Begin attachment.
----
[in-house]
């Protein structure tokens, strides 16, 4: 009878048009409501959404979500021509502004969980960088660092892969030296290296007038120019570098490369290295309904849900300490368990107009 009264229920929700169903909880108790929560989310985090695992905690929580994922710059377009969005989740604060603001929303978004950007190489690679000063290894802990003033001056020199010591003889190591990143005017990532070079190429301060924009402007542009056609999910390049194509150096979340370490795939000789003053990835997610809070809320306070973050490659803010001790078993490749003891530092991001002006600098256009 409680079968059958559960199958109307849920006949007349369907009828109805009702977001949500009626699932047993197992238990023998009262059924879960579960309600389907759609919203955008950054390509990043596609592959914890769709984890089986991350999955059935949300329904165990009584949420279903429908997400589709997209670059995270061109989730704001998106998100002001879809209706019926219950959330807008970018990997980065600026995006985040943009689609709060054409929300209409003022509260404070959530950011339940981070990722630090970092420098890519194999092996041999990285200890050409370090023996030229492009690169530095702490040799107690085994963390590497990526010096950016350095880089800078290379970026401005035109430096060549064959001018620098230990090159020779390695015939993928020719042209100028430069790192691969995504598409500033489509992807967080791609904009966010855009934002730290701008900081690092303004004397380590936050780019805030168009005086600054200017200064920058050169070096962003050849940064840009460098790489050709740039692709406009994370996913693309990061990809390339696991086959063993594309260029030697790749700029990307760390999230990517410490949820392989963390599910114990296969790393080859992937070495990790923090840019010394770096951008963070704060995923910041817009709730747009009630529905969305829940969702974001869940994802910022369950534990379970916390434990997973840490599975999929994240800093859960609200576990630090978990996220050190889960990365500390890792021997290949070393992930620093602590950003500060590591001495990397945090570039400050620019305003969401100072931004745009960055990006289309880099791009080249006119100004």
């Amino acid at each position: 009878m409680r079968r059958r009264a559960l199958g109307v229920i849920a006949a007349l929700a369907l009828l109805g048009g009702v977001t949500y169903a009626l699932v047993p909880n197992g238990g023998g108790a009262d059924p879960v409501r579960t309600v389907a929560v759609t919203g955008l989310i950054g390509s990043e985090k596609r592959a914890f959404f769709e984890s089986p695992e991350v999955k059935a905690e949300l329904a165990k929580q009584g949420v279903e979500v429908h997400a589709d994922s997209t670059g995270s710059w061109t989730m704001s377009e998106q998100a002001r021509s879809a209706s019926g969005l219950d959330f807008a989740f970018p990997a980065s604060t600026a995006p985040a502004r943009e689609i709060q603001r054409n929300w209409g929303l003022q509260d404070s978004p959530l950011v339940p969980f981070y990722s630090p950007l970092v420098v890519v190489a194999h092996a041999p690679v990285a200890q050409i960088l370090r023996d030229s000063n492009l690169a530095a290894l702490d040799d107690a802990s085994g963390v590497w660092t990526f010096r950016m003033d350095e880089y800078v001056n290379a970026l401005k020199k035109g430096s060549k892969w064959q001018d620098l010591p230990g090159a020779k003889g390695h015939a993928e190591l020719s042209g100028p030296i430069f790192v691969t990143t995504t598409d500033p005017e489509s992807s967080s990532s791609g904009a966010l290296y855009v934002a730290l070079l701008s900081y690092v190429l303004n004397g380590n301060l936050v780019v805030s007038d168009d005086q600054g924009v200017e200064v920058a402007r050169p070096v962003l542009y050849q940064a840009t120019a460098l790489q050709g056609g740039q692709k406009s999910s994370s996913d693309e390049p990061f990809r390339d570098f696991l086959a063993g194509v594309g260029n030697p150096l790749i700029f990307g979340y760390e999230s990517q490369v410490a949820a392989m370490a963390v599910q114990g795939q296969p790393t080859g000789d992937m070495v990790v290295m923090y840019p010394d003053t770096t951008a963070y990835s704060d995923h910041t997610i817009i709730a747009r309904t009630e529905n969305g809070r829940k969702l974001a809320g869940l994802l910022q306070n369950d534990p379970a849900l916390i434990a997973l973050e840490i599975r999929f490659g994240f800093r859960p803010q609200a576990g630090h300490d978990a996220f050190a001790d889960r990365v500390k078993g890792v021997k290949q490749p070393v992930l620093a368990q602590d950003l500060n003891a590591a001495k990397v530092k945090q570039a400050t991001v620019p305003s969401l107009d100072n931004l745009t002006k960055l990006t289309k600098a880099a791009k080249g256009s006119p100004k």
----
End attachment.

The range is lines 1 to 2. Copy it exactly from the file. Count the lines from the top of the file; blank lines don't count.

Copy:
[in-house]
């Protein structure tokens, strides 16, 4: 009878048009409501959404979500021509502004969980960088660092892969030296290296007038120019570098490369290295309904849900300490368990107009 009264229920929700169903909880108790929560989310985090695992905690929580994922710059377009969005989740604060603001929303978004950007190489690679000063290894802990003033001056020199010591003889190591990143005017990532070079190429301060924009402007542009056609999910390049194509150096979340370490795939000789003053990835997610809070809320306070973050490659803010001790078993490749003891530092991001002006600098256009 409680079968059958559960199958109307849920006949007349369907009828109805009702977001949500009626699932047993197992238990023998009262059924879960579960309600389907759609919203955008950054390509990043596609592959914890769709984890089986991350999955059935949300329904165990009584949420279903429908997400589709997209670059995270061109989730704001998106998100002001879809209706019926219950959330807008970018990997980065600026995006985040943009689609709060054409929300209409003022509260404070959530950011339940981070990722630090970092420098890519194999092996041999990285200890050409370090023996030229492009690169530095702490040799107690085994963390590497990526010096950016350095880089800078290379970026401005035109430096060549064959001018620098230990090159020779390695015939993928020719042209100028430069790192691969995504598409500033489509992807967080791609904009966010855009934002730290701008900081690092303004004397380590936050780019805030168009005086600054200017200064920058050169070096962003050849940064840009460098790489050709740039692709406009994370996913693309990061990809390339696991086959063993594309260029030697790749700029990307760390999230990517410490949820392989963390599910114990296969790393080859992937070495990790923090840019010394770096951008963070704060995923910041817009709730747009009630529905969305829940969702974001869940994802910022369950534990379970916390434990997973840490599975999929994240800093859960609200576990630090978990996220050190889960990365500390890792021997290949070393992930620093602590950003500060590591001495990397945090570039400050620019305003969401100072931004745009960055990006289309880099791009080249006119100004």